CHPA, CRN call on FDA to drop NDI guidance
WASHINGTON — The Consumer Healthcare Products Association and the Council for Responsible Nutrition on Friday jointly filed comments with the Food and Drug Administration seeking withdrawal of its New Dietary Ingredient Draft Guidance, and calling upon the agency to work with stakeholders on a revised version that will maintain the current scope and intent of the Dietary Supplement Health and Education Act of 1994.
The submission noted that the agency’s proposed guidance would impose significant and unnecessary new burdens on the dietary supplement industry without conferring additional benefits to consumers. “We had hoped [the] FDA would propose a reasonable guidance related to new dietary ingredients, but this guidance goes far beyond what Congress authorized under the Dietary Supplement Health and Education Act of 1994,” stated CHPA President and CEO Scott Melville. “Rather than developing standards and a process for new dietary ingredients in accordance with DSHEA, this guidance would impose significant new burdens that would impact consumer access to dietary supplements as well as reduce innovation and growth of this industry.”
“The draft guidance essentially would undo nearly two decades of agency practice and policy that began with DSHEA’s passage," added CRN president and CEO Steve Mister. "CRN and others in the industry have been calling on [the] FDA to provide clarity through this draft guidance, and responsible industry fully supports a reasonable guidance that provides directions for filing NDI notices within the legal framework of DSHEA. However, this guidance does not answer that call.”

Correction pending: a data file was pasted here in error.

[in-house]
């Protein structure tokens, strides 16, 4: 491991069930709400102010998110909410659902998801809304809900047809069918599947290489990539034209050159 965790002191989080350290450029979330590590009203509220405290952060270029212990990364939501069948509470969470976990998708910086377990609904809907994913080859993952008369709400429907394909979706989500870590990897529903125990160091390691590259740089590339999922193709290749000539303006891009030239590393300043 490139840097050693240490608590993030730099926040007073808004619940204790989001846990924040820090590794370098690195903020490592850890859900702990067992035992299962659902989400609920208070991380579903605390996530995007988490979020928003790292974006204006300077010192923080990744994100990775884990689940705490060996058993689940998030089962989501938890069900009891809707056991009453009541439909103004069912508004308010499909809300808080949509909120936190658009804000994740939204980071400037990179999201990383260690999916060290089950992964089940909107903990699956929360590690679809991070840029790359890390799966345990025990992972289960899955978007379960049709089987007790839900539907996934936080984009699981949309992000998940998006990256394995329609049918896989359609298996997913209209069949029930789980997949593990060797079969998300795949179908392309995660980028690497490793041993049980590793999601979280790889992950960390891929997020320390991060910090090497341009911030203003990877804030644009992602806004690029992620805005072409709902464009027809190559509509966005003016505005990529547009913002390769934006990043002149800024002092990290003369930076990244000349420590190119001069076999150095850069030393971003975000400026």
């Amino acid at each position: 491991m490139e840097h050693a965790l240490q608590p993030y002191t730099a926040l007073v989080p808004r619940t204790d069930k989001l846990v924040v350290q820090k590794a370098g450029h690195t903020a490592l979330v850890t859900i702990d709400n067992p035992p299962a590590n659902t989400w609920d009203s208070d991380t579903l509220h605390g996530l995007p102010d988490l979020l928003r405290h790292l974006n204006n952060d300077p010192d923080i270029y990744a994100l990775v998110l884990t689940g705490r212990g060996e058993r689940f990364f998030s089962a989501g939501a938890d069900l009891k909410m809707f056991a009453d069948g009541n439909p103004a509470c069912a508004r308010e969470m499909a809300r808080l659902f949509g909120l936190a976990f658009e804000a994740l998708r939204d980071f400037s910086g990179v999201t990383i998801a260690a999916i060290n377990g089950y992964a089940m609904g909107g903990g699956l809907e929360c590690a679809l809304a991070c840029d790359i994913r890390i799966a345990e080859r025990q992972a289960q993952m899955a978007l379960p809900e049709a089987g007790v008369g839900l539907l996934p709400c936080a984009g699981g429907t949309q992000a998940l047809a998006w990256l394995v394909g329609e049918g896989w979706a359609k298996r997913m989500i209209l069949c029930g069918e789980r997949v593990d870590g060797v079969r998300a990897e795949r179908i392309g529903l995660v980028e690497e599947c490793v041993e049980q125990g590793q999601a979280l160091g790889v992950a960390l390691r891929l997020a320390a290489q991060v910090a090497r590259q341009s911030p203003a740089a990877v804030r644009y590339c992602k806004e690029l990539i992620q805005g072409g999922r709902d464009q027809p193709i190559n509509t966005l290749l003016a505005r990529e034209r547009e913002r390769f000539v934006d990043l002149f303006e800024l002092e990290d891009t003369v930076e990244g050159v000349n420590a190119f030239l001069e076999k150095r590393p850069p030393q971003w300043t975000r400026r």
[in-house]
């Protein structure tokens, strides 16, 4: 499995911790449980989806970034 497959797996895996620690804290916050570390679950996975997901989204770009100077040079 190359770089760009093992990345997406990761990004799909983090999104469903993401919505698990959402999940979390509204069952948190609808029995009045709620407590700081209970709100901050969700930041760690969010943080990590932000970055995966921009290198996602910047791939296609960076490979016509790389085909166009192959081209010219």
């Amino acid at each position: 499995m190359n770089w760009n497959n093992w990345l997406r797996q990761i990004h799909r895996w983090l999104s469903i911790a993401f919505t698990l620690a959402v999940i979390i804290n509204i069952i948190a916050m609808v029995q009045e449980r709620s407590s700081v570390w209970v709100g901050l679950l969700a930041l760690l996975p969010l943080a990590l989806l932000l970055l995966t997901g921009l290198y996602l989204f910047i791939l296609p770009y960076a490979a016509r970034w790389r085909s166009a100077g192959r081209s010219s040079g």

The joint comments highlighted five areas of concern, including the draft guidance’s requirement of notifications for individual supplements by each manufacturer rather than for the ingredient — a process that, if realized, would result in duplicative and unnecessary notifications.
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ABC’s ‘Nightline’ shadows three meth busts
NEW YORK — ABC’s "Nightline: Late Evening News" on Wednesday aired an exposé on Kentucky’s methamphetamine problem, shadowing law enforcement as they made three arrests in a state that employs an electronic tracking system for the over-the-counter ingredient pseudoephedrine. The officers investigated sales made at Walgreens, CVS and Walmart.
However, deputy director Dan Smoot — who leads a task force in London, Ky., called Operation UNITE — advocated legislation that would make PSE a controlled substance in an effort to reduce the number of meth lab busts. According to Smoot, 70% of PSE products sold through retail pharmacy are converted to meth.
The news program noted that meth lab busts are down significantly in the two states where PSE is prescription-only — Oregon and Mississippi. However, those states do not employ an electronic tracking tool to assist law enforcement in identifying potential meth labs.
According to the National Precursor Log Exchange, an interstate electronic tracking system of PSE sales, 52 million grams in PSE sales have been tracked to date, and 1.6 million grams in PSE sales have been blocked, suggesting a much lower diversion rate for PSE.
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